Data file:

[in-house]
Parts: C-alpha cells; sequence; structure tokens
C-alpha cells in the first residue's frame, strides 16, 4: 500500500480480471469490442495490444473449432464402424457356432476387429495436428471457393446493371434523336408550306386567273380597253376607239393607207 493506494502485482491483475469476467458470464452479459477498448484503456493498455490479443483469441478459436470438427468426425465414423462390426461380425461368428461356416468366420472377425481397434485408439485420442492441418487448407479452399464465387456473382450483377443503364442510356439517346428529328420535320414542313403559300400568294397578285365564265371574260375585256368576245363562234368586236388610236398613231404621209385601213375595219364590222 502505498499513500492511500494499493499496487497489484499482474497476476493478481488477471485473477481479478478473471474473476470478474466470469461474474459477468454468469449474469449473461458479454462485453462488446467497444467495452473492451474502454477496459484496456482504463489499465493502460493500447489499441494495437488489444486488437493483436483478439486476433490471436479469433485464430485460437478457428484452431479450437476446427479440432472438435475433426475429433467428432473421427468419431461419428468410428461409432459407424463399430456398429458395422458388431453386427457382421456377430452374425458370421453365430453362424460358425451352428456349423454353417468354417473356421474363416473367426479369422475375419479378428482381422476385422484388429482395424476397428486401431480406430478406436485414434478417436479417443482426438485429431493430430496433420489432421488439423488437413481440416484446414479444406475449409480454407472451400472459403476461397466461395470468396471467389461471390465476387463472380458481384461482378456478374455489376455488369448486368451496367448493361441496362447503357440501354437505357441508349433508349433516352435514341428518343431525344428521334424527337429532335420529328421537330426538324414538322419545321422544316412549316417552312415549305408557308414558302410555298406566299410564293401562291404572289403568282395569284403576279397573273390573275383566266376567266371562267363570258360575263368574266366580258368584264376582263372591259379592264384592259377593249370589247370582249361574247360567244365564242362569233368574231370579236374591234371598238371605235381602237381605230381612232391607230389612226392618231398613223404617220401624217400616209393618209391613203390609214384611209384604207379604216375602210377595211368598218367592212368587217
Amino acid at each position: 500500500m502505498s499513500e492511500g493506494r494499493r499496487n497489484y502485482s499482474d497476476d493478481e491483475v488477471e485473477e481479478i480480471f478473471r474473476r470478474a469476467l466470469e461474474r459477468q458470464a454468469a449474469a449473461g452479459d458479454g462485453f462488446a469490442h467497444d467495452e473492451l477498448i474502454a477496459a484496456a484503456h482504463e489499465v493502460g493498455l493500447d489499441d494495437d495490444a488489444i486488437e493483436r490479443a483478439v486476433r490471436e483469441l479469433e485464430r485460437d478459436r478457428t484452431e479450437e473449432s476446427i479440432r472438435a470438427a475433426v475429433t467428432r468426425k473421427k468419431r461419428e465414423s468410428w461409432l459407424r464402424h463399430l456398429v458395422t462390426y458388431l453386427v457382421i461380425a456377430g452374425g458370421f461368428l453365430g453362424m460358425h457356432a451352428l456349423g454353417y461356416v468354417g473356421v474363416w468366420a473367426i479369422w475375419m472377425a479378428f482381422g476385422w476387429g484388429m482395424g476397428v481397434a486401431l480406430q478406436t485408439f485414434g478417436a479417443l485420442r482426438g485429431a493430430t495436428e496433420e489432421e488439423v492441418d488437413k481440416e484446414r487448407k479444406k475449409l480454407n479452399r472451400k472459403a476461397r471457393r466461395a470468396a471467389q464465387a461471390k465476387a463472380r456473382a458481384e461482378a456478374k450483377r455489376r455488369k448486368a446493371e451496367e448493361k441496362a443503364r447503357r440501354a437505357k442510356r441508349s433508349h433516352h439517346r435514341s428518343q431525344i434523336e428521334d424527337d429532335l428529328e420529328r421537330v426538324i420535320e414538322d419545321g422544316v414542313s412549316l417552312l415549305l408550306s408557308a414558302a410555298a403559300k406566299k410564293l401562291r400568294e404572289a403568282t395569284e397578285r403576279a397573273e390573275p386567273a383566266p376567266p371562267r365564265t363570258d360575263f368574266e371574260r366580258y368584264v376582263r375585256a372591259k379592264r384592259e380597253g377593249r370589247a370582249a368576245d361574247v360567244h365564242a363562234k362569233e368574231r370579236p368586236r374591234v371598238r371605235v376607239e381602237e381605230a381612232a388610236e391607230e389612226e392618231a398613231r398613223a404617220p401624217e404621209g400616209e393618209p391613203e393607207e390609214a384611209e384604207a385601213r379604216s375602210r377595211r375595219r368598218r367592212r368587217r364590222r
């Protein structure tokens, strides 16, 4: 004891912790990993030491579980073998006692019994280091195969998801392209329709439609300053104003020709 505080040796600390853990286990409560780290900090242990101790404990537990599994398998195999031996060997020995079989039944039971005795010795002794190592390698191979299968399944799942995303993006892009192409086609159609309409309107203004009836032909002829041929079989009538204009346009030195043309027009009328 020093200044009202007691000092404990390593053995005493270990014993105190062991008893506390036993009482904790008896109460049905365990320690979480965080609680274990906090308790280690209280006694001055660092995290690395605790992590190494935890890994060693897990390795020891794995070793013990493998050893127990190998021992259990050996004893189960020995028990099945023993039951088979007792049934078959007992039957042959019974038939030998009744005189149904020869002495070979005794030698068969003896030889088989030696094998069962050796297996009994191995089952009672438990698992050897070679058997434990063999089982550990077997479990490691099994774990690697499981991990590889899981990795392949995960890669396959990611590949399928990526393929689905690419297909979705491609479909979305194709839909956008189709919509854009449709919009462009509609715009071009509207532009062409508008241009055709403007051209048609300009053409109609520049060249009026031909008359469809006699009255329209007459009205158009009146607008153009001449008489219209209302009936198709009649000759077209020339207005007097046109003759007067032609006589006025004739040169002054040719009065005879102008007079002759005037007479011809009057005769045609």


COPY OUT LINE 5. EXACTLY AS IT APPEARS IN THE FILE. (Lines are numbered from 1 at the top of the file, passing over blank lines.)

């Protein structure tokens, strides 16, 4: 004891912790990993030491579980073998006692019994280091195969998801392209329709439609300053104003020709 505080040796600390853990286990409560780290900090242990101790404990537990599994398998195999031996060997020995079989039944039971005795010795002794190592390698191979299968399944799942995303993006892009192409086609159609309409309107203004009836032909002829041929079989009538204009346009030195043309027009009328 020093200044009202007691000092404990390593053995005493270990014993105190062991008893506390036993009482904790008896109460049905365990320690979480965080609680274990906090308790280690209280006694001055660092995290690395605790992590190494935890890994060693897990390795020891794995070793013990493998050893127990190998021992259990050996004893189960020995028990099945023993039951088979007792049934078959007992039957042959019974038939030998009744005189149904020869002495070979005794030698068969003896030889088989030696094998069962050796297996009994191995089952009672438990698992050897070679058997434990063999089982550990077997479990490691099994774990690697499981991990590889899981990795392949995960890669396959990611590949399928990526393929689905690419297909979705491609479909979305194709839909956008189709919509854009449709919009462009509609715009071009509207532009062409508008241009055709403007051209048609300009053409109609520049060249009026031909008359469809006699009255329209007459009205158009009146607008153009001449008489219209209302009936198709009649000759077209020339207005007097046109003759007067032609006589006025004739040169002054040719009065005879102008007079002759005037007479011809009057005769045609």